Mixed reaction to Numsa’s bold calls

The union called on President Jacob Zuma to resign and for Cosatu to abandon the tripartite alliance.

FILE: Numsa General Secretary Irvin Jim speaks to reporters after a meeting of the trade union’s central committee in Johannesburg, 18 August 2011. Picture: Sapa.

JOHANNESBURG - There's been varied reaction to the decision by the National Union of Metalworkers of South Africa (Numsa) to withdraw its support for the African National Congress and its call for the Congress of South African Trade Unions (Cosatu) to withdraw from the tripartite alliance.

Last week, the union held a four-day special congress in Boksburg, where it called for President Jacob Zuma to resign, claiming his decisions to forge ahead with the Employment Incentive Act, e-tolls and the upgrades to his Nkandla homestead could not be tolerated.

Numsa called on Cosatu to break from the alliance with the ANC and the South African Communist Party (SACP) because the time to look for an alternative had arrived.

General Secretary Irvin Jim said they would lead a new movement to coordinate struggles in the workplace and in communities, in a way similar to the United Democratic Front (UDF) of the 1980s.

Delegates at the congress were told the union would also stop paying contributions to Cosatu, which totalled R800,000 per month, as well as to the SACP.

Jim said the working class was in need of a political organisation committed in theory as well as in practice to socialism.


The National Education, Health and Allied Workers Union (Nehawu) described Numsa's decisions as "underwhelming", saying the union was showing cowardice.

It accused Numsa of convening the special national congress purely to publicly rebuke the ANC and complain about the SACP.

It also says Numsa's decision to form a new united front makes it clear they are not prepared to be led by Cosatu anymore.

Nehawu's Sizwe Pamla says Numsa is only choosing to remain a member Cosatu simply to allow itself to continue its "rebellious campaign" aimed at destroying the trade union federation from within.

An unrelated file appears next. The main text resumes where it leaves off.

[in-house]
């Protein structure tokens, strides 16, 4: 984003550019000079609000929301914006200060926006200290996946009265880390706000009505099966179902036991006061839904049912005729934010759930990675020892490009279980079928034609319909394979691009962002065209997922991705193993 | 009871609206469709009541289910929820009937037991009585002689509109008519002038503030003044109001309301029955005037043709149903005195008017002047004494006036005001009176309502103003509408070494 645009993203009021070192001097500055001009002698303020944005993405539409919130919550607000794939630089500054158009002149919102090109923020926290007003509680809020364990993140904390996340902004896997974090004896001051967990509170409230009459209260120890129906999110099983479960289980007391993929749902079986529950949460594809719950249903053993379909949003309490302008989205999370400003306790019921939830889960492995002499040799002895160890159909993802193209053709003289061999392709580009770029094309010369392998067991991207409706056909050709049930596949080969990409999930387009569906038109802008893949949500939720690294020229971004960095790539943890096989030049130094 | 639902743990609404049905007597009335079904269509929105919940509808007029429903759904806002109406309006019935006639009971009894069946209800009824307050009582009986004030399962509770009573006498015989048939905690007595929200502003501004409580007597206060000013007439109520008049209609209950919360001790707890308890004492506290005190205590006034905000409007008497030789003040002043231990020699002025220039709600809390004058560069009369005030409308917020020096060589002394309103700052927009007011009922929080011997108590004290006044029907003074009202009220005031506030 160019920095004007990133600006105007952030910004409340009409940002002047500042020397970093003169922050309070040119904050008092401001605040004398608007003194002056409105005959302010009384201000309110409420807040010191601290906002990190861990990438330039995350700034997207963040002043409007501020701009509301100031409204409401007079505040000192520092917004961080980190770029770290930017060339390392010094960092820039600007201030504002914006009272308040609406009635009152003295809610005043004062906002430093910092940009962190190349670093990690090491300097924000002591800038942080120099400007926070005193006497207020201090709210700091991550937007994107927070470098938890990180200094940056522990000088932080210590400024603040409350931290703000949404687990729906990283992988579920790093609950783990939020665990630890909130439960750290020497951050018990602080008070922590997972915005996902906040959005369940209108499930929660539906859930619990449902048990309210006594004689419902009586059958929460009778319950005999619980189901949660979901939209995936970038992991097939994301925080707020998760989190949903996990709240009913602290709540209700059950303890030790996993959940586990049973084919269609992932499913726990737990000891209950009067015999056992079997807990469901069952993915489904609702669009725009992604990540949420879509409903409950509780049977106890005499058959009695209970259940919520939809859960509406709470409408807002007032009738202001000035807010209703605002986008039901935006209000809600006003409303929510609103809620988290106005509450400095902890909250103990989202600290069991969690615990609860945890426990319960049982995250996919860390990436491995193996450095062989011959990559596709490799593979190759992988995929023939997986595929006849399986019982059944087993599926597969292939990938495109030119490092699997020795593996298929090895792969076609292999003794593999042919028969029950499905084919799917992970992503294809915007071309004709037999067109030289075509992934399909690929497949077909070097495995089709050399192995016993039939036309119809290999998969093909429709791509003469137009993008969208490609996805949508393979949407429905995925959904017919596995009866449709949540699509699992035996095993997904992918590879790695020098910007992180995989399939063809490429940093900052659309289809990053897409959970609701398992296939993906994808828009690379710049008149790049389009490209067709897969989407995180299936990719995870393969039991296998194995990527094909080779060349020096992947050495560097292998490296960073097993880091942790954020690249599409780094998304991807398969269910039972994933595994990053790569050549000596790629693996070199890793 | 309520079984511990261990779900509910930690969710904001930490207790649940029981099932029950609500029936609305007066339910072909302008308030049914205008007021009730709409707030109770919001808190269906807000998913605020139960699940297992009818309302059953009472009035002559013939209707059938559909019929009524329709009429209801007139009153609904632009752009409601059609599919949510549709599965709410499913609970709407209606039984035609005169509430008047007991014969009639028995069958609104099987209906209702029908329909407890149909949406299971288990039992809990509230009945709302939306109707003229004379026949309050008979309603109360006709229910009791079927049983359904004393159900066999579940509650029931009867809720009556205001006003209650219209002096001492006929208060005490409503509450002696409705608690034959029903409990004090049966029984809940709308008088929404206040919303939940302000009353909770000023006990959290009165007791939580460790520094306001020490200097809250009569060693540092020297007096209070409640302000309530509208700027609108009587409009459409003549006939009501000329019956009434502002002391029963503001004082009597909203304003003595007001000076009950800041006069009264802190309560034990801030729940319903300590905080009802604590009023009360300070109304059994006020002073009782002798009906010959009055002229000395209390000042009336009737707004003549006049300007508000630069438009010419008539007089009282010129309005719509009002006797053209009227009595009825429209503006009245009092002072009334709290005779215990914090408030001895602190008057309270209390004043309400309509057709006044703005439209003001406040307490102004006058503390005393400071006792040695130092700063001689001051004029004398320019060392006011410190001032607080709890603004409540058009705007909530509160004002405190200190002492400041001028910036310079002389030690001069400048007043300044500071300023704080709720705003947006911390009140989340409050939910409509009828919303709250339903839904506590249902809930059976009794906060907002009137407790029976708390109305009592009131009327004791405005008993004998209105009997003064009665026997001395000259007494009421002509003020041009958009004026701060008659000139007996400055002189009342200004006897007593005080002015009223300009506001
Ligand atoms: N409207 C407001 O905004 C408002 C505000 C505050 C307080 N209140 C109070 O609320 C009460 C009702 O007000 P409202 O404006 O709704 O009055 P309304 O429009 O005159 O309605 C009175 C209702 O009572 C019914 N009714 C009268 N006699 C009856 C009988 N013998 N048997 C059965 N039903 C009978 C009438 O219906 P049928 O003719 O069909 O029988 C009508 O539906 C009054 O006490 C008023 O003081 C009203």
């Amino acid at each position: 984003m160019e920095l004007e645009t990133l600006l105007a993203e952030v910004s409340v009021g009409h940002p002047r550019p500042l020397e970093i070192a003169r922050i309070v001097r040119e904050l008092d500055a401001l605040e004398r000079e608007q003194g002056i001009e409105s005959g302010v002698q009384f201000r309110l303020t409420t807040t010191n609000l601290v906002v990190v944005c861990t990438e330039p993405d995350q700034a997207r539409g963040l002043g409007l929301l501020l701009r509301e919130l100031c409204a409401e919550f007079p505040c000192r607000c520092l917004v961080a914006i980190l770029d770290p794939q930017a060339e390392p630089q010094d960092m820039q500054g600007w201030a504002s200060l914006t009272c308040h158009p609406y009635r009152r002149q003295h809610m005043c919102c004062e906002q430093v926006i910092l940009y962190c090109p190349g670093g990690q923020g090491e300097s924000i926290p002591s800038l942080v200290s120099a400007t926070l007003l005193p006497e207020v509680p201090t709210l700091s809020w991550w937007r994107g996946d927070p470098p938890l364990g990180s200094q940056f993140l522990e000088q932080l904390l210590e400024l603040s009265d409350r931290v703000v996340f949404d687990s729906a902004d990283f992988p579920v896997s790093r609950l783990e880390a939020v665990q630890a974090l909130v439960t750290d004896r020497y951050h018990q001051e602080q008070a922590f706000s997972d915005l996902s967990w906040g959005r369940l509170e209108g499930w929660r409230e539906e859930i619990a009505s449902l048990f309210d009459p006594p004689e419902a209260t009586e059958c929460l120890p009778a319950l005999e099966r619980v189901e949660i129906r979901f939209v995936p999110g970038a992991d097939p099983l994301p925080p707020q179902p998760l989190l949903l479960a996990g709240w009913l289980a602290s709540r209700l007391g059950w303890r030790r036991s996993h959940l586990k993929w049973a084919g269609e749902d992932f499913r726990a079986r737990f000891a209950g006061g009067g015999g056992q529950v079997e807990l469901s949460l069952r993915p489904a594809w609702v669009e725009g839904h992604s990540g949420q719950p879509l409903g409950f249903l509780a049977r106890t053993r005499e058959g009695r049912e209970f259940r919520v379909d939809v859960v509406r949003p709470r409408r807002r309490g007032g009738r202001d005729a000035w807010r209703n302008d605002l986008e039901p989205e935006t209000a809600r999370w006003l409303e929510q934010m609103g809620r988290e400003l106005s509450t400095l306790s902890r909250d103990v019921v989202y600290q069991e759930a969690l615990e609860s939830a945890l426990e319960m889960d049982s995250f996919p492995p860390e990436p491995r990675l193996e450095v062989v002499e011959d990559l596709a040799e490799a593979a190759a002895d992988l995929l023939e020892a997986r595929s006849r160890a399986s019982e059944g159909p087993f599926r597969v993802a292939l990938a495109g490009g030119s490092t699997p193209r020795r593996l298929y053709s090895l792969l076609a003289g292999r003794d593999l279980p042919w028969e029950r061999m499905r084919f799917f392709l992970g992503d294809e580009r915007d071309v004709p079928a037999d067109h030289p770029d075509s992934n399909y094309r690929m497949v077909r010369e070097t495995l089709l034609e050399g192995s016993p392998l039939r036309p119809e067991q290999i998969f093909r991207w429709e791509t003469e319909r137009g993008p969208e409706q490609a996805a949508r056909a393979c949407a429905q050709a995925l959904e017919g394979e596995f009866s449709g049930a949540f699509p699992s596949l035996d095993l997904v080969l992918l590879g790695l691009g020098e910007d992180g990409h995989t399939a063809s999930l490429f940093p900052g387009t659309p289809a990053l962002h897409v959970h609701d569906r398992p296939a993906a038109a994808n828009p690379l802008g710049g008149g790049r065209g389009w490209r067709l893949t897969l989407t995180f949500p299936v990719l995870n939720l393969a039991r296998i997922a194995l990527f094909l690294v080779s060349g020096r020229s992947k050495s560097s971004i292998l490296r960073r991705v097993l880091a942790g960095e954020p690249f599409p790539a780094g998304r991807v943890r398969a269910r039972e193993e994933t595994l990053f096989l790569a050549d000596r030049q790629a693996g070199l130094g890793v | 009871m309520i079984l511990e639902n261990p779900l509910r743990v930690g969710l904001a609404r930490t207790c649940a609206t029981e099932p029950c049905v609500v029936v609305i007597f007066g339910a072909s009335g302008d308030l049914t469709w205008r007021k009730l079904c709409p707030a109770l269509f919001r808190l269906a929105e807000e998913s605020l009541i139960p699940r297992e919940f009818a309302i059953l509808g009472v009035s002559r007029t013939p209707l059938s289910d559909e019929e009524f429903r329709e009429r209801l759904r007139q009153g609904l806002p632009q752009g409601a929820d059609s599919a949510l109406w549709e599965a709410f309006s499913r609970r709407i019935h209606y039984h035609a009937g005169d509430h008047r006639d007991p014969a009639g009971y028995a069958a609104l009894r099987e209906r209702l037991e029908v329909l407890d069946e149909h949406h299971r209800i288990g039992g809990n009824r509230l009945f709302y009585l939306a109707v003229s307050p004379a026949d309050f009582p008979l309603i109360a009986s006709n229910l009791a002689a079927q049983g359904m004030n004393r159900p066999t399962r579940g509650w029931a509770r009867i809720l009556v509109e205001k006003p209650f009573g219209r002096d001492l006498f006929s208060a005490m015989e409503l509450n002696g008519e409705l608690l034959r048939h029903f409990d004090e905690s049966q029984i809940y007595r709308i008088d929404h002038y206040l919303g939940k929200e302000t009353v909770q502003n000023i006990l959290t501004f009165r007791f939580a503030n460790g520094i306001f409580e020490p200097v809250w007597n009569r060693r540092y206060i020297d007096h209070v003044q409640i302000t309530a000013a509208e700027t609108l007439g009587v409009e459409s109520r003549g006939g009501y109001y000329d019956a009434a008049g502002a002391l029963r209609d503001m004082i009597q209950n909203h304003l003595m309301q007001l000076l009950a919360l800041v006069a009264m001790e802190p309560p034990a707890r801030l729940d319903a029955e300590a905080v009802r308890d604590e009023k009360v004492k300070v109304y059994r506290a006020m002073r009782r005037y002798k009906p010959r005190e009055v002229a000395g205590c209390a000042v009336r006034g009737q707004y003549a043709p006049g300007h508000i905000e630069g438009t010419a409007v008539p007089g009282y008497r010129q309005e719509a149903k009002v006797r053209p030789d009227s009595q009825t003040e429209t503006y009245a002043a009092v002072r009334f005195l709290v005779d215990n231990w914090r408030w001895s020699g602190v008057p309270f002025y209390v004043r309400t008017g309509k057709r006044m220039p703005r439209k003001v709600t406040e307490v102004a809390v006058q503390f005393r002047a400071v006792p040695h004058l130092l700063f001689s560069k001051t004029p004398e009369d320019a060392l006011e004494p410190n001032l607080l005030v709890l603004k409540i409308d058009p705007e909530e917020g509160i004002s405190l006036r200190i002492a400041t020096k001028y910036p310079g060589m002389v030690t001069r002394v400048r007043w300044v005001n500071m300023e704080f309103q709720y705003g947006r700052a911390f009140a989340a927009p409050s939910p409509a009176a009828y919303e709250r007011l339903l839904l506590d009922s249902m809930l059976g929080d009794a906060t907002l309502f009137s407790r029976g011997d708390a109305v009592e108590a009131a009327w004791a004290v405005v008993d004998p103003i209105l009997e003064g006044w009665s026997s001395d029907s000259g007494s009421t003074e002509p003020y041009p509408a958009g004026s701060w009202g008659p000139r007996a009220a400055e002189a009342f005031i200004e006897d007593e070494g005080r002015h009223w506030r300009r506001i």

"They've chosen to do so in order to continue with their campaign of anarchy. This will weaken the federation and ultimately destroy it."

Pamla says they expect Cosatu to take "decisive" action against Numsa's leadership.

Nehawu General Secretary Fikile Majola says a trade union that confuses itself with being working class party is bound to commit this kind of political cowardice.


At the other end of the debate, the Democratic Alliance (DA) backed Numsa's calls, saying the tripartite alliance has never made much sense and that Zuma is failing the country.

The party's Mmusi Maimane says, for unions to have a stronger voice, they need to have a party that is for them so that people have more choices.

He says people need to be given a choice as to which policies they are willing to back and not be forced to agree to something because of affiliation from a ruling party.

He also says Zuma's reign as president is failing South Africa and is ruining everything that former presidents of the country fought for.

"It's not a function of just even agreeing with Numsa, it's a function of saying the gains of South Africa made under former presidents are being undone under this current president."